General: the dataset contain sequence data, analysis pipelines and result files, which includes supporting the thesis of Maria Weronika Gutowska available from https://www.era.lib.ed.ac.uk/handle/1842/15852
The folders contains files for the following project works:
- Gallus gallus BAC library and BAC clones containing CSF1 gene region, including the genome sequence covering the gene and promoter region of the gene.
- Comparative data to support comparative analysis of the CSF1 gene in mulitple bird species
- Modelling data of the CSF1 gene structure
- Gene tree and gene family data and alanalyses
The primary objective of this thesis was the comparative functional and structural analyses of the three proteins in birds and mammals, using evolutionary and experimental approaches. Here the presence of CSF1, CSF1R and IL34 genes and protein products is identified in anumber of evolutionary diverse birds, indicating that the system is well maintained within the group.
Avian genes were cloned and sequenced or otherwise extracted from different databases, and the mammalian sequences were gathered from available online sources. Whilst the gene regulation and the differential expression of the mammalian CSF1R, CSF1 and IL34 are reasonably well understood, they have not been extensively studied in birds. Preliminary comparison between these two groups provided in this thesis suggests a number of similar patterns are involved in regulation of avian CSF1R system.
The mammalian CSF1/CSF1R and IL34/CSF1R ligand:receptor peptide interface has been previously resolved and was used to model similar structures in the chicken. The models were then utilised to determine which amino acids are involved in receptor binding in birds.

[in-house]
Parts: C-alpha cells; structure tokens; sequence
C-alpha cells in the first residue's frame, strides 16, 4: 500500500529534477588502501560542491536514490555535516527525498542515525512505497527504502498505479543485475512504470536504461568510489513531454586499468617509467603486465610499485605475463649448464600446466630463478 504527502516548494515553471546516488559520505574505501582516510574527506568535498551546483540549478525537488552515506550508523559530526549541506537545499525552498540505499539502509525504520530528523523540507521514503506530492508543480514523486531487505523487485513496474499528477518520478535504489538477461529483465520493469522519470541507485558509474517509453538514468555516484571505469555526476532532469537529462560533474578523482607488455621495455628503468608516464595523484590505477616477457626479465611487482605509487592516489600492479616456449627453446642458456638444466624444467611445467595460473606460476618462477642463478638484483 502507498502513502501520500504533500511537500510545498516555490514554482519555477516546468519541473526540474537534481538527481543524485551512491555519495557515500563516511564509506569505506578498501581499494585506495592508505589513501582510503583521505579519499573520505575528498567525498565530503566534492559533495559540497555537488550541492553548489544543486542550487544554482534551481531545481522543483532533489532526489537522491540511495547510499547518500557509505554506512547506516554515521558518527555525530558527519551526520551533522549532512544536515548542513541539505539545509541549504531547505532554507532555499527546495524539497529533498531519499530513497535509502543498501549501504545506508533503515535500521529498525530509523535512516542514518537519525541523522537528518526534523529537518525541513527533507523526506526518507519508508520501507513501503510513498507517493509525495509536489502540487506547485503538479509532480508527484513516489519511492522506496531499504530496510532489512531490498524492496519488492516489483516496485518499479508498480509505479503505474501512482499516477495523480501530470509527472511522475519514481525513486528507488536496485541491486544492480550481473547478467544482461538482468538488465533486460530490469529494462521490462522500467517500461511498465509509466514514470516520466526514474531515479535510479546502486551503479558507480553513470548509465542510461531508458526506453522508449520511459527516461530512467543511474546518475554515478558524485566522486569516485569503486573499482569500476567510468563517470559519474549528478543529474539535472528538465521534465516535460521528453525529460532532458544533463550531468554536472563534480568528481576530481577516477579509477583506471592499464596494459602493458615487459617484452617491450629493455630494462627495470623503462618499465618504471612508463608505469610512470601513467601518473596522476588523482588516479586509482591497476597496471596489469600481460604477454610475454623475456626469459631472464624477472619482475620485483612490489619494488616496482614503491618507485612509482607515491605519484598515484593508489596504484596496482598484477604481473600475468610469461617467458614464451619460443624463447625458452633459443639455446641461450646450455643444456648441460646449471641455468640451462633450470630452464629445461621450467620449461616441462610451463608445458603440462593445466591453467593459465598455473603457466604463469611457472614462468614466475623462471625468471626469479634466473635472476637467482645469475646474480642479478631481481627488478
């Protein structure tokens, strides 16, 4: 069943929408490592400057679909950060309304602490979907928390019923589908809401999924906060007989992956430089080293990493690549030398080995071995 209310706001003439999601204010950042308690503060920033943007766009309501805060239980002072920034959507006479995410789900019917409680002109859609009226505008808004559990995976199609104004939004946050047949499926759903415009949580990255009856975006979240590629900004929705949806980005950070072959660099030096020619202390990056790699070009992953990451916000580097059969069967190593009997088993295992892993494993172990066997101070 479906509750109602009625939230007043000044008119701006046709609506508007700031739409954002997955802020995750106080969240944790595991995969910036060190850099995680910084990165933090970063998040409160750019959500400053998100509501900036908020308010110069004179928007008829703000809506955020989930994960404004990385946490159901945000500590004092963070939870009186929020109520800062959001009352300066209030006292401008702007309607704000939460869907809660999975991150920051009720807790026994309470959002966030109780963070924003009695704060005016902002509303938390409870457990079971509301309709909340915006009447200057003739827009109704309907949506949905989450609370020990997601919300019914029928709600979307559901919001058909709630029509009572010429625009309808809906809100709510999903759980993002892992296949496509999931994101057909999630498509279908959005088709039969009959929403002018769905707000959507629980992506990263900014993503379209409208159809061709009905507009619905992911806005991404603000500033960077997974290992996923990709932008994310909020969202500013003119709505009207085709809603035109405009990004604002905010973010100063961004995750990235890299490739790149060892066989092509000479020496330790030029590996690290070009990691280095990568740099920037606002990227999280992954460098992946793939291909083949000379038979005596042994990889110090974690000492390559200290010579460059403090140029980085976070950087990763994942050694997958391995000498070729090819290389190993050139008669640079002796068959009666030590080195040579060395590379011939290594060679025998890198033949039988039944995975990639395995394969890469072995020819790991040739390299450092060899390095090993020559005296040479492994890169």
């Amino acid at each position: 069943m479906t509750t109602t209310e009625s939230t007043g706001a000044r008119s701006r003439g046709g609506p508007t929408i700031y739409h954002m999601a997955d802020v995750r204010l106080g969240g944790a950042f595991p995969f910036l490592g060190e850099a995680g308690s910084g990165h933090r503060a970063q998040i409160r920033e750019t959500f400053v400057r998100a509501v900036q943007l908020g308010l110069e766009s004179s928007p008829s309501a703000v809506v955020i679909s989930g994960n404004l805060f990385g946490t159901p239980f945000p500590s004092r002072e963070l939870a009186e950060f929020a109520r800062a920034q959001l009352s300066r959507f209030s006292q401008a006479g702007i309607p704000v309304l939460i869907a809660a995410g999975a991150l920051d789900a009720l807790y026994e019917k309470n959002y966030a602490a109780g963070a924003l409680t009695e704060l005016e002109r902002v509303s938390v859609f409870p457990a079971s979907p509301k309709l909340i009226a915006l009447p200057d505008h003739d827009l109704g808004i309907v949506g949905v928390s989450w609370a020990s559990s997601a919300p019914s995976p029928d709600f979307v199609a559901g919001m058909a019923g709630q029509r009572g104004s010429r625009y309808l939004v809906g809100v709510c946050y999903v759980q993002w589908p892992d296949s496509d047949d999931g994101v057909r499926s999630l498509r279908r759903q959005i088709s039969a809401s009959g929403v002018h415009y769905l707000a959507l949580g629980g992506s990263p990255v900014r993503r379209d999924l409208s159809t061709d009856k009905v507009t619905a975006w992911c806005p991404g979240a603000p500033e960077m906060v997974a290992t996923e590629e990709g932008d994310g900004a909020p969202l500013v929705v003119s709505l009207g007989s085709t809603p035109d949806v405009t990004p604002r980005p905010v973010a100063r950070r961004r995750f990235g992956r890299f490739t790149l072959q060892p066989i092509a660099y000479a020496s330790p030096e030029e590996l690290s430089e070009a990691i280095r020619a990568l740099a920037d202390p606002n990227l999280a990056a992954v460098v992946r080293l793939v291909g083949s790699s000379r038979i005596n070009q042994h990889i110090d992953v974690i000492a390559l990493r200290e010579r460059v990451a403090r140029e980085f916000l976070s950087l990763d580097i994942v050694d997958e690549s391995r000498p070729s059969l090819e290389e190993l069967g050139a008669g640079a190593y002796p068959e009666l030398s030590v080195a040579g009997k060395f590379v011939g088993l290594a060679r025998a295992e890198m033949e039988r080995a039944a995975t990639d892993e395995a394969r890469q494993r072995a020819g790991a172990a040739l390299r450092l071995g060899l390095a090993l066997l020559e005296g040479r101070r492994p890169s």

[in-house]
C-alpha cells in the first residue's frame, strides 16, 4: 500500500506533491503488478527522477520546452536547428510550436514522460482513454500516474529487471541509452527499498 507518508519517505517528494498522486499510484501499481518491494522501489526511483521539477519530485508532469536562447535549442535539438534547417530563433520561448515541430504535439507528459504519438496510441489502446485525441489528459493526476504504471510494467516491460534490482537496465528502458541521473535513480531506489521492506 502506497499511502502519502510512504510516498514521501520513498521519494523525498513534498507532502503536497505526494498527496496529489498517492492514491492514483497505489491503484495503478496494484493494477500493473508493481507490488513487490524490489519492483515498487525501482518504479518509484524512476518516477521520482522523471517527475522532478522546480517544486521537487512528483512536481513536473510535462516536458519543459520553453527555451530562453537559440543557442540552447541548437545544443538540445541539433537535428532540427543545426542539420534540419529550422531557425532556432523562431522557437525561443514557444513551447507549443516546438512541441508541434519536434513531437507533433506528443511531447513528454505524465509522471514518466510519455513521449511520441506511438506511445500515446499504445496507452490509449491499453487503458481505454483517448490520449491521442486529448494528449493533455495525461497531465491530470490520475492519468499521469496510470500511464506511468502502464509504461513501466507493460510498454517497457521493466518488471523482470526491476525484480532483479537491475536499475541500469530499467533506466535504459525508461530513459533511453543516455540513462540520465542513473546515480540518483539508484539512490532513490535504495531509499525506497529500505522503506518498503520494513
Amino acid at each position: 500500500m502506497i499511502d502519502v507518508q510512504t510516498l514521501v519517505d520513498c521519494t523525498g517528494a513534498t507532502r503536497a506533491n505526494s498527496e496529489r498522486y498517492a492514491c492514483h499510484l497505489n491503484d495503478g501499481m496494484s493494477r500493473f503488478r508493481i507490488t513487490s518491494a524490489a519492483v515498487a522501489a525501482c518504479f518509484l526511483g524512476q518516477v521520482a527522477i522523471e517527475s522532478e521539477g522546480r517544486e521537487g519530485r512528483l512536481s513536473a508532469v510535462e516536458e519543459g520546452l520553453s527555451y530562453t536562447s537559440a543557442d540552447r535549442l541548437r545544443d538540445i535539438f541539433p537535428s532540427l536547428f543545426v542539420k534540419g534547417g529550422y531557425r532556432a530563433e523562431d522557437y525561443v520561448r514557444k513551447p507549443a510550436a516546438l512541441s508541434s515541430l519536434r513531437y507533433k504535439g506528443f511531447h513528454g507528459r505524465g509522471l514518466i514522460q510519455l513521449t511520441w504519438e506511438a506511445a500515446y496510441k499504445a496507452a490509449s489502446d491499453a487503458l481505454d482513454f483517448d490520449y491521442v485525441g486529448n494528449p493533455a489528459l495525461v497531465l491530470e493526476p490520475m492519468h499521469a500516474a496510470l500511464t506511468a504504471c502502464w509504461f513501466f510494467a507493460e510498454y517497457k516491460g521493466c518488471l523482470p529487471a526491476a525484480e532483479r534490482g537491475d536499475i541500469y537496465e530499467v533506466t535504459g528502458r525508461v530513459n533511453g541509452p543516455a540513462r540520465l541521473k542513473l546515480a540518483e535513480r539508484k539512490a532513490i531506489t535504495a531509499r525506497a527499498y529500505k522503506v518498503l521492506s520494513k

The apparent lack of cross-species reactivity between the chicken CSF1 and zebra finchCSF1R provided a basis for an experimental validation of the in silico binding site predictions. Altogether the structural modelling, evolutionary analysis and experimental confirmation provided sufficient proof for the location of avian CSF1/CSF1R interface.
Finally, an extensive bioinformatics analysis has been performed on both the coding DNA and the protein structures of the CSF1R system. The results uniformly showed that IL34 remains under purifying selection in both groups. CSF1 is diverse amongst most mammalian species, while avian CSF1 is only positively selected along particular lineages. This implies the rapid evolution of mammalian CSF1, probably in response to the selection pressure from
pathogens. Contrasting situation is found in the CSF1R. Whilst mammalian CSF1R remains positively selected only along particular branches, avian CSF1R presents a number of pervasively positively selected sites, found mostly in the extracellular domains of the receptor. That suggests that in birds it is the receptor, not CSF1, which remains under strong selective pressure. These indicates that birds employ a unique way of competing in the hostpathogen
arms race, suggesting the existence of yet unknown pathogen-encoded protein interacting with the avian receptor.